There’s a clear difference between financial wellbeing and wealth. My experience and knowledge tells me that it’s certainly possible to be relatively wealthy (or have a high income) and have poor financial wellbeing. More money doesn’t necessarily equate to a better relationship with money…but the good news is that there are a number of techniques worth considering to reframe your thoughts about money to, over the longer term, have a better relationship with money. In this article I’ll be sharing three…
1) Don’t compare
Theodore Roosavelt was correct when he said “Comparison is the thief of Joy”. If we’re considering our financial situation relative to what we perceive others have it creates an unhealthy relationship with our money. Effectively money is a tool to help us achieve our goals and support our families. As long as we’re doing this in a way which reflects our values and allows us to live a life we’re going to enjoy, it doesn’t matter what others are doing.
This tip is simple but isn’t always easy. Humans are social animals and comparison is part of what we do. However the more you avoid comparison and focus on how much is enough for you to achieve your goals (instead of what your neighbour, friend or work colleague is up to financially) you’ll see an immediate improvement in your relationship with money.
2) Find balance
Financial wellbeing is important. We all want to be financially secure and know that we’ve got enough to be financially secure in the future. However our own wellbeing is not only reliant on where we are financially. I recently read a great book called Wellbeing (the 5 essential elements) by Dan Rath and Jim Harter. In the book wellbeing is described as being in 5 component parts which include financial but also include Career, Community, Social and Physical.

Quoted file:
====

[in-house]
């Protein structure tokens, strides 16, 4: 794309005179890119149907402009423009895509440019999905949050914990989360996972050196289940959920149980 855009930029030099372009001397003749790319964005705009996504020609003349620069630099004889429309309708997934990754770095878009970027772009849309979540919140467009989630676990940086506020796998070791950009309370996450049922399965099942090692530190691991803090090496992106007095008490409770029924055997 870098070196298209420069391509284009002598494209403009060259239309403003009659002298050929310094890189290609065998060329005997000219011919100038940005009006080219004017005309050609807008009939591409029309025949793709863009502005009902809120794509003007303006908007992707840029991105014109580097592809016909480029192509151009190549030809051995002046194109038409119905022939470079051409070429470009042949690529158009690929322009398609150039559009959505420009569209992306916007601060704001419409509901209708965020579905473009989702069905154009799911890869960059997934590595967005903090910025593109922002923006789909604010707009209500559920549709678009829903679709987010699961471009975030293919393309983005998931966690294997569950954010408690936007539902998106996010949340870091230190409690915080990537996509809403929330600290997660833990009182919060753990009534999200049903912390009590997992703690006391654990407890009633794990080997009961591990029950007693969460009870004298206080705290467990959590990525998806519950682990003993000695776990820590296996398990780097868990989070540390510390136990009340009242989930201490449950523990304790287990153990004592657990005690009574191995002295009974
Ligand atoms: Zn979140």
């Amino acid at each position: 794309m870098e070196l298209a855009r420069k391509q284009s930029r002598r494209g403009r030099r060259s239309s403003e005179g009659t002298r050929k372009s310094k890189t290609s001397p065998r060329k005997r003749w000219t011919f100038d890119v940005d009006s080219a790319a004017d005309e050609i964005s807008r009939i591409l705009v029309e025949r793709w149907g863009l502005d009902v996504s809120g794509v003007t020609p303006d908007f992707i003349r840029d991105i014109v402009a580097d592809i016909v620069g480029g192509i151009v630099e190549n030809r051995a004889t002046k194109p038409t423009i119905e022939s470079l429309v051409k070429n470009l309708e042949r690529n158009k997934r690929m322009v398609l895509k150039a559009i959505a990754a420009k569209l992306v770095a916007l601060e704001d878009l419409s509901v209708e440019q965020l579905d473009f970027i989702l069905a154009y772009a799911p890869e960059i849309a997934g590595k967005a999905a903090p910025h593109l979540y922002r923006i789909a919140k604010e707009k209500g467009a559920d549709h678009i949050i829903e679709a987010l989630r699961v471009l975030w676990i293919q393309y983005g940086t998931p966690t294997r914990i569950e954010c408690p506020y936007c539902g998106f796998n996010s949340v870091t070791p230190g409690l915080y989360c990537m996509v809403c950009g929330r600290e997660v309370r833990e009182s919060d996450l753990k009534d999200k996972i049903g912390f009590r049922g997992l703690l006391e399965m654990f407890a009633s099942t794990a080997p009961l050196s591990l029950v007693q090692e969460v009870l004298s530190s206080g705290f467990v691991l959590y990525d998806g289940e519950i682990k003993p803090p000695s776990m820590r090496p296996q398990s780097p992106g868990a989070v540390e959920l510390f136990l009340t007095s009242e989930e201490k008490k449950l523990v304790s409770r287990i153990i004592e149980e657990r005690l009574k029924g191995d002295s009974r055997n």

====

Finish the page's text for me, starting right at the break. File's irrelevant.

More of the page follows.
Financial wellbeing is about putting our financial affairs into perspective and seeing where it fits in our overall life. An obsession with financial security, or the inverse, pretending that financial security doesn’t matter doesn’t do our overall wellbeing any favours. It’s all about balancing your financial wellbeing with the other aspects of wellbeing and trying to maintain an appropriate balance in our lives.
3) Seek clarity
One important thing we do with our clients at Cervello is help them get clear on where they are financially. This means understanding what their financial goals are, understanding where they are today and working out the action we need to take to help them ‘fill the gap’. I often find that individuals who are in relatively decent financial positions have worried about money for a long time but have not taken the action they need to completely understand where they are financially.
One clear way of improving your financial wellbeing is understanding where you are financially and what it means in relation to acheiving your longer term financial goals. Clarity of where you are financially regardless of whether it’s good, bad or somewhere inbetween, allows you to take control and take action. Feeling in control will improve your financial wellbeing and put you on the journey towards whatever financial independence looks like for you.
I hope these tips were useful and feel free to get in touch if you’d like us to help support your financial wellbeing in any way.